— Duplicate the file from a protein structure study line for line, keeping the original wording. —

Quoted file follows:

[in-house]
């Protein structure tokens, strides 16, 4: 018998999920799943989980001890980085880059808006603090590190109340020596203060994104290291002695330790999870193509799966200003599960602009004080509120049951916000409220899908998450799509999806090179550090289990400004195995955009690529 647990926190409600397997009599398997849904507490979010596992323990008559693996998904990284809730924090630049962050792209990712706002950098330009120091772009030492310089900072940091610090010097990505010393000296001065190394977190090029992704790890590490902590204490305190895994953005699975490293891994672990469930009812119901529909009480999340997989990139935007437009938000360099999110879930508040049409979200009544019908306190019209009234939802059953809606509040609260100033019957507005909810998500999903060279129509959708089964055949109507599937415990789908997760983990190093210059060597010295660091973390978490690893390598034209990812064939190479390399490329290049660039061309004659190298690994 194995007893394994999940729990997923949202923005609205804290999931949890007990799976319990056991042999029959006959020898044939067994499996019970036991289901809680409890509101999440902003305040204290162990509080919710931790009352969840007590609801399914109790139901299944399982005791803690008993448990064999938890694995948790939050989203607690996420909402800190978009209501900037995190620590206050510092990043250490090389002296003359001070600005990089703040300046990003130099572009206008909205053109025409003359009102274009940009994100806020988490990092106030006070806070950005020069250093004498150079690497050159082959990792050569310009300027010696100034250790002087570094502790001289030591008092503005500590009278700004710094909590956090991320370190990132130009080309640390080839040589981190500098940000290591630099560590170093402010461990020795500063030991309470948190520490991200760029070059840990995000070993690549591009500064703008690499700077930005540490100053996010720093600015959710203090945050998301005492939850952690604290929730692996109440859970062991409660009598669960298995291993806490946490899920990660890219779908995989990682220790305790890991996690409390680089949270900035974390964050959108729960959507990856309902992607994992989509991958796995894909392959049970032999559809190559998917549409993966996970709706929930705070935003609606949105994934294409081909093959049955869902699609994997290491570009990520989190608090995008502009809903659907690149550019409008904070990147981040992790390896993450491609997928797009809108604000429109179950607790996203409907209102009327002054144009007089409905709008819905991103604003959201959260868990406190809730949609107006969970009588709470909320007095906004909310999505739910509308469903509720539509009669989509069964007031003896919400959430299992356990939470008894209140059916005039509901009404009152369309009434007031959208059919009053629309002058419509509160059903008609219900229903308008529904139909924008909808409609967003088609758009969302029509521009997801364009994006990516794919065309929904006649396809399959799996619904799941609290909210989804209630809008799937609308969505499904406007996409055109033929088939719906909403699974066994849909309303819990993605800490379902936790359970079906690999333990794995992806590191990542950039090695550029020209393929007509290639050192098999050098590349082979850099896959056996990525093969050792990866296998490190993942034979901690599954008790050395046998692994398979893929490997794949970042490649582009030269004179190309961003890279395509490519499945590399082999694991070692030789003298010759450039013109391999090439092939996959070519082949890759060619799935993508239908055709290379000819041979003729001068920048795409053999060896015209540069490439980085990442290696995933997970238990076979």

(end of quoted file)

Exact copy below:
[in-house]
């Protein structure tokens, strides 16, 4: 018998999920799943989980001890980085880059808006603090590190109340020596203060994104290291002695330790999870193509799966200003599960602009004080509120049951916000409220899908998450799509999806090179550090289990400004195995955009690529 647990926190409600397997009599398997849904507490979010596992323990008559693996998904990284809730924090630049962050792209990712706002950098330009120091772009030492310089900072940091610090010097990505010393000296001065190394977190090029992704790890590490902590204490305190895994953005699975490293891994672990469930009812119901529909009480999340997989990139935007437009938000360099999110879930508040049409979200009544019908306190019209009234939802059953809606509040609260100033019957507005909810998500999903060279129509959708089964055949109507599937415990789908997760983990190093210059060597010295660091973390978490690893390598034209990812064939190479390399490329290049660039061309004659190298690994 194995007893394994999940729990997923949202923005609205804290999931949890007990799976319990056991042999029959006959020898044939067994499996019970036991289901809680409890509101999440902003305040204290162990509080919710931790009352969840007590609801399914109790139901299944399982005791803690008993448990064999938890694995948790939050989203607690996420909402800190978009209501900037995190620590206050510092990043250490090389002296003359001070600005990089703040300046990003130099572009206008909205053109025409003359009102274009940009994100806020988490990092106030006070806070950005020069250093004498150079690497050159082959990792050569310009300027010696100034250790002087570094502790001289030591008092503005500590009278700004710094909590956090991320370190990132130009080309640390080839040589981190500098940000290591630099560590170093402010461990020795500063030991309470948190520490991200760029070059840990995000070993690549591009500064703008690499700077930005540490100053996010720093600015959710203090945050998301005492939850952690604290929730692996109440859970062991409660009598669960298995291993806490946490899920990660890219779908995989990682220790305790890991996690409390680089949270900035974390964050959108729960959507990856309902992607994992989509991958796995894909392959049970032999559809190559998917549409993966996970709706929930705070935003609606949105994934294409081909093959049955869902699609994997290491570009990520989190608090995008502009809903659907690149550019409008904070990147981040992790390896993450491609997928797009809108604000429109179950607790996203409907209102009327002054144009007089409905709008819905991103604003959201959260868990406190809730949609107006969970009588709470909320007095906004909310999505739910509308469903509720539509009669989509069964007031003896919400959430299992356990939470008894209140059916005039509901009404009152369309009434007031959208059919009053629309002058419509509160059903008609219900229903308008529904139909924008909808409609967003088609758009969302029509521009997801364009994006990516794919065309929904006649396809399959799996619904799941609290909210989804209630809008799937609308969505499904406007996409055109033929088939719906909403699974066994849909309303819990993605800490379902936790359970079906690999333990794995992806590191990542950039090695550029020209393929007509290639050192098999050098590349082979850099896959056996990525093969050792990866296998490190993942034979901690599954008790050395046998692994398979893929490997794949970042490649582009030269004179190309961003890279395509490519499945590399082999694991070692030789003298010759450039013109391999090439092939996959070519082949890759060619799935993508239908055709290379000819041979003729001068920048795409053999060896015209540069490439980085990442290696995933997970238990076979």